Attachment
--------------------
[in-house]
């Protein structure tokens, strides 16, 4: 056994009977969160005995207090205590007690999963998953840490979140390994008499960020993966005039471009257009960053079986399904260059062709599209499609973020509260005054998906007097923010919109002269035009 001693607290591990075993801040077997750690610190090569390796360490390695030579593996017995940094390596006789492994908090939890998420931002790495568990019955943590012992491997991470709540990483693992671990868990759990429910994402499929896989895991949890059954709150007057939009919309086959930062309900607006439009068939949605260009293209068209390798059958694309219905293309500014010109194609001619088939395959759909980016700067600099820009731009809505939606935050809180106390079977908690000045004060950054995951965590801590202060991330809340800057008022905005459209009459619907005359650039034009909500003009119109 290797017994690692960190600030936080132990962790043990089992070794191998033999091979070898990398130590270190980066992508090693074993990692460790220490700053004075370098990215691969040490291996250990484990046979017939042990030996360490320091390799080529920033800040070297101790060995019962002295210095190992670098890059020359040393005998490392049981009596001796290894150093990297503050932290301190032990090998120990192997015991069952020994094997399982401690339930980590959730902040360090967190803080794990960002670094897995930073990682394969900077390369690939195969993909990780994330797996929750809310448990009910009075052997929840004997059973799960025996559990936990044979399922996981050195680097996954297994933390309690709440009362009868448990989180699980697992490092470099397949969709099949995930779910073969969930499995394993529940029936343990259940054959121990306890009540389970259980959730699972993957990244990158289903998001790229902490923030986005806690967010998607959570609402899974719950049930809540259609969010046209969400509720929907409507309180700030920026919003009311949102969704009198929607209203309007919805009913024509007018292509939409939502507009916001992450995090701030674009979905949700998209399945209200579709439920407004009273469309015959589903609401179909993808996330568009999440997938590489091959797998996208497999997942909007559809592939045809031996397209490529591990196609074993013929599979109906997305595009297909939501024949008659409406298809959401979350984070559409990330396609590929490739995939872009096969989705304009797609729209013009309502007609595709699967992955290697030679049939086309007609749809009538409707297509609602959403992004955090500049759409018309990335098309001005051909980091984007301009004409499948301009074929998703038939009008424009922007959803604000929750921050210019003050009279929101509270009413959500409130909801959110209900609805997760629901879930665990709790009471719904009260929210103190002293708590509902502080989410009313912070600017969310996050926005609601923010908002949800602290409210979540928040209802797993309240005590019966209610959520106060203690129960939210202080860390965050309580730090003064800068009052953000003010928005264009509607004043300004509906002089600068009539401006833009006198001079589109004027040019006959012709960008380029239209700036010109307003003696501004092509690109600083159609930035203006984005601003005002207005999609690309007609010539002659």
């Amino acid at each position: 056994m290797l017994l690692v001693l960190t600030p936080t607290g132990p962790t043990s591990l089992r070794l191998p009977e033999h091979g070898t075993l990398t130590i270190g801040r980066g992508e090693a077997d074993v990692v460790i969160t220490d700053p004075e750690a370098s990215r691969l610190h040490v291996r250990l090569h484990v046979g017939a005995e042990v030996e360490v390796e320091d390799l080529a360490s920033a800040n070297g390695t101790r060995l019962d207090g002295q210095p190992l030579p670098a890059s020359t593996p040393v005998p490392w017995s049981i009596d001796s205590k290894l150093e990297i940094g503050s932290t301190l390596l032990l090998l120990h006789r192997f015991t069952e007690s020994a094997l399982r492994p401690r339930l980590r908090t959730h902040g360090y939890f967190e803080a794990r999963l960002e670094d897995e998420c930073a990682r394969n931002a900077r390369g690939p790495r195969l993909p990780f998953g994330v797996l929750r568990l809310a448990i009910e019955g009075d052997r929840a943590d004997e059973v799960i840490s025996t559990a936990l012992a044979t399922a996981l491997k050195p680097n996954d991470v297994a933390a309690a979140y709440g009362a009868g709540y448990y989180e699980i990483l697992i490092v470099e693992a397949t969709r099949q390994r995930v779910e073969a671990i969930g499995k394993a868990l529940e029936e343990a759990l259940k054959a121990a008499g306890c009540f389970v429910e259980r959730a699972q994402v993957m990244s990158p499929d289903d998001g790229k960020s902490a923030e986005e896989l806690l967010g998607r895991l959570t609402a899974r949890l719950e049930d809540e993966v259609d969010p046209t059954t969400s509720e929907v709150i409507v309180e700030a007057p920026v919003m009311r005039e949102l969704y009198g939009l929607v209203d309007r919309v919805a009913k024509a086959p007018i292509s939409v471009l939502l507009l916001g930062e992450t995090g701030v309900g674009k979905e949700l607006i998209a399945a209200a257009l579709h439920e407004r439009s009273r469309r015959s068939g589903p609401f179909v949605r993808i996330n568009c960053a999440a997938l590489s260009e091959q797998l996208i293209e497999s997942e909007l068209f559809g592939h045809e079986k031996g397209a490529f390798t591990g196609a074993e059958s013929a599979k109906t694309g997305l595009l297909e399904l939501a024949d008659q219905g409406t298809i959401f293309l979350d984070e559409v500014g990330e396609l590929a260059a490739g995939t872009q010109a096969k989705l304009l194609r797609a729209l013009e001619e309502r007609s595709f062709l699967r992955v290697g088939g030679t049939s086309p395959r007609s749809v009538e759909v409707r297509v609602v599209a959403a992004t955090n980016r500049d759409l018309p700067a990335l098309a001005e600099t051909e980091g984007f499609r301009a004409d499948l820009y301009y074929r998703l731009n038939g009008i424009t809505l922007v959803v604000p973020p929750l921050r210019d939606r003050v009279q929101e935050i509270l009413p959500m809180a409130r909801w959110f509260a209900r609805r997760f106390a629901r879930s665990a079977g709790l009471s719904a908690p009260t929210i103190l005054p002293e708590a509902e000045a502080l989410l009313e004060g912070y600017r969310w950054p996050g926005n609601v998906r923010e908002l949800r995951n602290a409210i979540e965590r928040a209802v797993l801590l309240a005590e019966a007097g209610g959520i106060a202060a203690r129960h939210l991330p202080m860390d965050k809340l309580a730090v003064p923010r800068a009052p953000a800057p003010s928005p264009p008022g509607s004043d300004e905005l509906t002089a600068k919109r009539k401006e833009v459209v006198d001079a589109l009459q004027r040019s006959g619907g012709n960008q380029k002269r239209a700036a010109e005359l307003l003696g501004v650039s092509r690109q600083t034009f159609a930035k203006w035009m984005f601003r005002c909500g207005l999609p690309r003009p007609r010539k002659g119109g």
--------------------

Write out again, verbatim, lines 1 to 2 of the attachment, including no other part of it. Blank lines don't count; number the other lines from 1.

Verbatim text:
[in-house]
């Protein structure tokens, strides 16, 4: 056994009977969160005995207090205590007690999963998953840490979140390994008499960020993966005039471009257009960053079986399904260059062709599209499609973020509260005054998906007097923010919109002269035009 001693607290591990075993801040077997750690610190090569390796360490390695030579593996017995940094390596006789492994908090939890998420931002790495568990019955943590012992491997991470709540990483693992671990868990759990429910994402499929896989895991949890059954709150007057939009919309086959930062309900607006439009068939949605260009293209068209390798059958694309219905293309500014010109194609001619088939395959759909980016700067600099820009731009809505939606935050809180106390079977908690000045004060950054995951965590801590202060991330809340800057008022905005459209009459619907005359650039034009909500003009119109 290797017994690692960190600030936080132990962790043990089992070794191998033999091979070898990398130590270190980066992508090693074993990692460790220490700053004075370098990215691969040490291996250990484990046979017939042990030996360490320091390799080529920033800040070297101790060995019962002295210095190992670098890059020359040393005998490392049981009596001796290894150093990297503050932290301190032990090998120990192997015991069952020994094997399982401690339930980590959730902040360090967190803080794990960002670094897995930073990682394969900077390369690939195969993909990780994330797996929750809310448990009910009075052997929840004997059973799960025996559990936990044979399922996981050195680097996954297994933390309690709440009362009868448990989180699980697992490092470099397949969709099949995930779910073969969930499995394993529940029936343990259940054959121990306890009540389970259980959730699972993957990244990158289903998001790229902490923030986005806690967010998607959570609402899974719950049930809540259609969010046209969400509720929907409507309180700030920026919003009311949102969704009198929607209203309007919805009913024509007018292509939409939502507009916001992450995090701030674009979905949700998209399945209200579709439920407004009273469309015959589903609401179909993808996330568009999440997938590489091959797998996208497999997942909007559809592939045809031996397209490529591990196609074993013929599979109906997305595009297909939501024949008659409406298809959401979350984070559409990330396609590929490739995939872009096969989705304009797609729209013009309502007609595709699967992955290697030679049939086309007609749809009538409707297509609602959403992004955090500049759409018309990335098309001005051909980091984007301009004409499948301009074929998703038939009008424009922007959803604000929750921050210019003050009279929101509270009413959500409130909801959110209900609805997760629901879930665990709790009471719904009260929210103190002293708590509902502080989410009313912070600017969310996050926005609601923010908002949800602290409210979540928040209802797993309240005590019966209610959520106060203690129960939210202080860390965050309580730090003064800068009052953000003010928005264009509607004043300004509906002089600068009539401006833009006198001079589109004027040019006959012709960008380029239209700036010109307003003696501004092509690109600083159609930035203006984005601003005002207005999609690309007609010539002659």